Fragrant Purple Flower

fragrant purple flower
    purple flower
  • (purple-flowered) having purple flowers
  • (Purple-flowering) Rubus odoratus (Purple-flowering Raspberry, Flowering Raspberry, or Virginia raspberry) is a species of Rubus, native to eastern North America, from Nova Scotia west to Ontario, and south to Georgia and Alabama.
  • Having a pleasant or sweet smell
  • pleasant-smelling
  • (fragrance) aroma: a distinctive odor that is pleasant
  • (fragrancy) bouquet: a pleasingly sweet olfactory property
fragrant purple flower - Ellagance Purple
Ellagance Purple Lavender 20 Seed- Blue Flower/Fragrant
Ellagance Purple Lavender 20 Seed- Blue Flower/Fragrant
LAVANDULA: An indispensable member of the herb family, used for perfumes and potpourri, its ornamental, compact habit along with gray-green scented foliage make it a welcome addition to the perennial border.
Zone 4 - 9
Hardy Perennial
This is a recent introduction. Excellent compact, bushy form with large purple flower spikes.
REQUIREMENTS: Full sun to partial shade and well drained soil. Drought tolerant. HEIGHT: 18-24"
DESCRIPTION: Aromatic shrub with grey green leaves and tall spikes of purple flowers in mid-summer.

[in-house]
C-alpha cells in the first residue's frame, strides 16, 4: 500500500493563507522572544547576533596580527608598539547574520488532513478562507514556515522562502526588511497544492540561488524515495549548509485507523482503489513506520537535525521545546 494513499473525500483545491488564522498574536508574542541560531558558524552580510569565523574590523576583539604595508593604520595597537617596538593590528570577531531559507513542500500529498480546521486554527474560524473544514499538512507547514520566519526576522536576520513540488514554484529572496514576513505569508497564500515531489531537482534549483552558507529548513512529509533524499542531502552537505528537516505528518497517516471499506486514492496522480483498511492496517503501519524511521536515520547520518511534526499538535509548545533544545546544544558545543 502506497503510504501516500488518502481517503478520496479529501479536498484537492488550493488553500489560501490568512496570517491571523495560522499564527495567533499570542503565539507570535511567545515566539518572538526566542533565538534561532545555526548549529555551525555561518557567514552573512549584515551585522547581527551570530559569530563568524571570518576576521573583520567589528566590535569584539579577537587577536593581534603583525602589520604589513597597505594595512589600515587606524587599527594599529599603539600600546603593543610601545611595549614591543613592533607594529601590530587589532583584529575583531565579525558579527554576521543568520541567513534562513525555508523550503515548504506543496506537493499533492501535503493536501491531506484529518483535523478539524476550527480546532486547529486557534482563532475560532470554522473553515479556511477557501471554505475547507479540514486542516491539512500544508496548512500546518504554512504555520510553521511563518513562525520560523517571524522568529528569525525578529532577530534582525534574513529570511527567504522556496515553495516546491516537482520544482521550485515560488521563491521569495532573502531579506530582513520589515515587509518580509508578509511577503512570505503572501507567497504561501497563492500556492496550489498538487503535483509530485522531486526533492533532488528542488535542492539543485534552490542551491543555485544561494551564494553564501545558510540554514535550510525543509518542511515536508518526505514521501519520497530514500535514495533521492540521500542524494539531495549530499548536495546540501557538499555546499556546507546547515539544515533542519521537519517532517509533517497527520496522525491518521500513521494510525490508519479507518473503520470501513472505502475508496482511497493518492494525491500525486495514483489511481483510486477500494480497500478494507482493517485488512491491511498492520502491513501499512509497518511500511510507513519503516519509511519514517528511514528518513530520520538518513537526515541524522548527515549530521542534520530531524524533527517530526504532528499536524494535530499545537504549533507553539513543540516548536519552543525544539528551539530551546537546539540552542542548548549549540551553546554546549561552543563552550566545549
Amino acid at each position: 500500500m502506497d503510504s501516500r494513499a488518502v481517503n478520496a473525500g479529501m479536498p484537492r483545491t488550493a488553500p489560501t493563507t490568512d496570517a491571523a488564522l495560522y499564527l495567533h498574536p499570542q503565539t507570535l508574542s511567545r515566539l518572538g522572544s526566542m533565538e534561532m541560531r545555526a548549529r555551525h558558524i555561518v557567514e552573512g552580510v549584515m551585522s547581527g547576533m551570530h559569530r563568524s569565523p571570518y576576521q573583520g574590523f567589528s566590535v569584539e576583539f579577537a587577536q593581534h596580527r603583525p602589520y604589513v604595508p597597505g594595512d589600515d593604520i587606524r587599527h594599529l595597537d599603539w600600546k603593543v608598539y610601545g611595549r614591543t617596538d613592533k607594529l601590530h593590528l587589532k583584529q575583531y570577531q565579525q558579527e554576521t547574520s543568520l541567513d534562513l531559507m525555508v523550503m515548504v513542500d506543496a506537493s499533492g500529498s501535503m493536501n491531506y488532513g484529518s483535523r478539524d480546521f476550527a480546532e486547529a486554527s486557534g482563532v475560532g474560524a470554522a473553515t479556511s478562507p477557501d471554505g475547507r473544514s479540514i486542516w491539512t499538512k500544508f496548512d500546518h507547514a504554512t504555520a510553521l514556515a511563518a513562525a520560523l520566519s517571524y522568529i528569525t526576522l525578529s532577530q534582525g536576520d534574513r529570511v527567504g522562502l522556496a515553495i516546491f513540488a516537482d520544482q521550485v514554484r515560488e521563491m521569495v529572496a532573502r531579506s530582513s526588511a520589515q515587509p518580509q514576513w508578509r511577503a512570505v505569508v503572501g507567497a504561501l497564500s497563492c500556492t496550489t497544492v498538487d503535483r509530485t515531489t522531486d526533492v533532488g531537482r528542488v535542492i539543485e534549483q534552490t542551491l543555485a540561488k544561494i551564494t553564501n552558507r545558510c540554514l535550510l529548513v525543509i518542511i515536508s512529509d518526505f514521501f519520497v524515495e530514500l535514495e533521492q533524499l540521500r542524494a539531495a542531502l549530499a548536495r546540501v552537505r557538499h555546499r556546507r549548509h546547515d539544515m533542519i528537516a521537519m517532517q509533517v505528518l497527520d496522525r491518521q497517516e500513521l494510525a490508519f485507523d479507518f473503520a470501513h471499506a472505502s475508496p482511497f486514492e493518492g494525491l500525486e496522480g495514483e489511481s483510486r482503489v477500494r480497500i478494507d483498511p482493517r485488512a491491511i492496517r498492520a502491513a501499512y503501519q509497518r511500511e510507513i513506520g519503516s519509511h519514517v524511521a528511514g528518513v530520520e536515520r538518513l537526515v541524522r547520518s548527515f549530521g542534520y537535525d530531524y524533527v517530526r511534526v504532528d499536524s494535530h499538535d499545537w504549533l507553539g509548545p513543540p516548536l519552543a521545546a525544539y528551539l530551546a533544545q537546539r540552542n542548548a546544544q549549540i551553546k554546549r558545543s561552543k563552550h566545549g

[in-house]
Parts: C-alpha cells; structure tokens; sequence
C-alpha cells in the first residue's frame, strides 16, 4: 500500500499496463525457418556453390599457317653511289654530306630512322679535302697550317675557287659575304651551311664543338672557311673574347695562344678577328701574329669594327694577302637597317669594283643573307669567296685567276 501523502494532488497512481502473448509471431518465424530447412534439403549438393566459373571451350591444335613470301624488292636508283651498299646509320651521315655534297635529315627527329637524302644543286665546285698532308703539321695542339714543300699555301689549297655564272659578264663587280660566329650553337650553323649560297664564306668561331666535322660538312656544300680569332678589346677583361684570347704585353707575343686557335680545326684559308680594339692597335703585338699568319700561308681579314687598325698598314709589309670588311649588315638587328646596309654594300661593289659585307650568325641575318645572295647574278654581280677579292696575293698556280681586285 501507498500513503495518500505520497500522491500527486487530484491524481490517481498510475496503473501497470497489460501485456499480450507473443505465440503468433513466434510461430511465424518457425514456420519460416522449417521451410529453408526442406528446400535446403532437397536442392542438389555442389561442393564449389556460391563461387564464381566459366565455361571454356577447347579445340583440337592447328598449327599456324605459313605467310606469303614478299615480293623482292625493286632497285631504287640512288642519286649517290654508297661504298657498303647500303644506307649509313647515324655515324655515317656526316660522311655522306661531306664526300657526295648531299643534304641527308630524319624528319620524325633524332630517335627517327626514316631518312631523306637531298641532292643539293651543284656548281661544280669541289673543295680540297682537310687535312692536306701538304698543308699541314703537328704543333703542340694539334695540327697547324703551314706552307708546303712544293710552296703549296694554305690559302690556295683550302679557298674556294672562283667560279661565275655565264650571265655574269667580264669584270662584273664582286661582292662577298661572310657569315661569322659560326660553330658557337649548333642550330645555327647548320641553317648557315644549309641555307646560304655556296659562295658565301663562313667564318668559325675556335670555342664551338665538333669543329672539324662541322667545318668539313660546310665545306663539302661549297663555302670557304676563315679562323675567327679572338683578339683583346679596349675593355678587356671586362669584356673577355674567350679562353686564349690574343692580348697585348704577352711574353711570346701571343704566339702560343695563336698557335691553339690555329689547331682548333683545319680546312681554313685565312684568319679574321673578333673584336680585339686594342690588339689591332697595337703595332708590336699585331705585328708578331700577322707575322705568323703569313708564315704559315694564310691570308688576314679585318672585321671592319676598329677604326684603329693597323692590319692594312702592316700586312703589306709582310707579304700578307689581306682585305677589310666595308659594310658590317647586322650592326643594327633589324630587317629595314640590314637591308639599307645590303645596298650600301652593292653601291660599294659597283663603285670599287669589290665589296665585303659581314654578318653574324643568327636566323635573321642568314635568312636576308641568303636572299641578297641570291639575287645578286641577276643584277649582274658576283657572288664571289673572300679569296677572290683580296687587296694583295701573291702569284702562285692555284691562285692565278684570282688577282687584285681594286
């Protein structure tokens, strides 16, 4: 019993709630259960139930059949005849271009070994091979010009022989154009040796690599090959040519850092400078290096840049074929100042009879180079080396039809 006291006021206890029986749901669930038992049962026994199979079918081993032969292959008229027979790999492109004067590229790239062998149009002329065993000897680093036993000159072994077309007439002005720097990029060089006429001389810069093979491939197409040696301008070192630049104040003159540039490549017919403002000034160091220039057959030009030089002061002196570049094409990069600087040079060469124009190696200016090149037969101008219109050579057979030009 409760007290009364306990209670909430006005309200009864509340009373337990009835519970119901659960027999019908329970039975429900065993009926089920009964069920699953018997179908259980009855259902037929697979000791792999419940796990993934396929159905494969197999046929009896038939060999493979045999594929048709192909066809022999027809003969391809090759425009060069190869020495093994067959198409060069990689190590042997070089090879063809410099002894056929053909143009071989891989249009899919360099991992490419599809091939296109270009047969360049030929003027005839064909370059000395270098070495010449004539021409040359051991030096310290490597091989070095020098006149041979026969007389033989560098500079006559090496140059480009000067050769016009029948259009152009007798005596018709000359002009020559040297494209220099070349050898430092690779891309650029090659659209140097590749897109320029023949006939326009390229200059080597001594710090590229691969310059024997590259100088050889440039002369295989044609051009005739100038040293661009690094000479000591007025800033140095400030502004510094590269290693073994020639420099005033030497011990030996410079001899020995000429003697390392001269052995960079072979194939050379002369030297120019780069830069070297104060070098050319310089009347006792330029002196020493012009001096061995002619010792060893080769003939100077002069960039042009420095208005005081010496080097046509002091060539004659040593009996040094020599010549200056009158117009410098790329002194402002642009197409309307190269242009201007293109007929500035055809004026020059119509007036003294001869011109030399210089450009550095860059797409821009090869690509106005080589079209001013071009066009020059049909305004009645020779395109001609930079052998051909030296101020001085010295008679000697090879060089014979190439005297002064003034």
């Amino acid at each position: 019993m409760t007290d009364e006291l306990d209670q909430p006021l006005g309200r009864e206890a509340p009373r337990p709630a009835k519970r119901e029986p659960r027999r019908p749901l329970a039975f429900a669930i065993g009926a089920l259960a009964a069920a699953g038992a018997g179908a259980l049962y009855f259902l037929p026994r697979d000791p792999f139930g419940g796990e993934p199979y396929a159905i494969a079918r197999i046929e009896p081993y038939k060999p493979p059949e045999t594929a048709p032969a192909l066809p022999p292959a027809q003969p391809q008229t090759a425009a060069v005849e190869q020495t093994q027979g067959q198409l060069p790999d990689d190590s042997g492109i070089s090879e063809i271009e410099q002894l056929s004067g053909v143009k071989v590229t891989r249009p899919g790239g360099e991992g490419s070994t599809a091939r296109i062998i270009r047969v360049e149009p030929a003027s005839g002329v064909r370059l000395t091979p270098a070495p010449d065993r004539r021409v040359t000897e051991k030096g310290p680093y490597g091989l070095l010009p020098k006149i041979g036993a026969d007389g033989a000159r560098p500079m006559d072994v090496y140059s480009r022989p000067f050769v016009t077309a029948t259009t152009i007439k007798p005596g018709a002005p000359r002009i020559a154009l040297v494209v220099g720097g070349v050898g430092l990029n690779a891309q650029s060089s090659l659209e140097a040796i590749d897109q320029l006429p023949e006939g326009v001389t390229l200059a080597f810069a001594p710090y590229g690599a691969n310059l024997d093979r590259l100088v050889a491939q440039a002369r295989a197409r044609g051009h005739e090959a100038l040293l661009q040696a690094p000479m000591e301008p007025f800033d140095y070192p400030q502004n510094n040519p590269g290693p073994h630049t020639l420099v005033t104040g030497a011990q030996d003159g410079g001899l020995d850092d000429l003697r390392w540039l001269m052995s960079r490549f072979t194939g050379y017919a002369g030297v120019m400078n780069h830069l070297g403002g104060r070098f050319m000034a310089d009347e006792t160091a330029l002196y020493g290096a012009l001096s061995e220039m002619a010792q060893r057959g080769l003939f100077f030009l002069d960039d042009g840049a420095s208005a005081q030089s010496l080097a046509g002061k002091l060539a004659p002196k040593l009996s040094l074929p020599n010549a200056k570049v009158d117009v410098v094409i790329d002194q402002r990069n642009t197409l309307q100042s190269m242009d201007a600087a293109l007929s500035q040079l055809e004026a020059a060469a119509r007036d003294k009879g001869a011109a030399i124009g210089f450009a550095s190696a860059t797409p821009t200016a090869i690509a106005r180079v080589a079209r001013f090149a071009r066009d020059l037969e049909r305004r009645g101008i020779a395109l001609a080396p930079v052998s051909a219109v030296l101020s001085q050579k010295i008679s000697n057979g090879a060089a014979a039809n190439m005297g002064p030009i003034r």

CULINARY: This is an acquired taste! Flowers are used in jams, jellies, baked goods, teas and vinegars. Use sparingly.
AROMATIC: Used in potpourris and sachets. Add to bathwater for a calming effect.

83% (9)
Akebia quinata (Chocolate Vine)
Akebia quinata (Chocolate Vine)
This photo was taken in my garden, where it trails through a very old white flowered Lilac tree, and up onto the garage roof. A semi-evergreen climber growing up to 9 or even as much as 12 metres in a tree. The beautiful bronze-green leaves are divided into 5 leaflets ... they look stunning after a rain shower or covered in early morning dew. The fragrant purple flowers appear in April, having both male and female flowers in the same raceme. Weird, purple, sausage shaped fruits may be produced after a long hot summer. Akebia quinata is native to Japan, China and Korea. It was introduced to the UK in 1845 by Robert Fortune.
Rubus odoratus
Rubus odoratus
Purple-flowering raspberry in bloom at the Daniel Boone Native Gardens. They have an unusual flower color among the raspberries, as well as unusual leaves in that they are simple and lobed (similar to maple leaves) in contrast to the compound leaves of other raspberries. The plants produce edible fruit, but they are reported to be very fuzzy, dry and seedy and therefore rarely eaten.

fragrant purple flower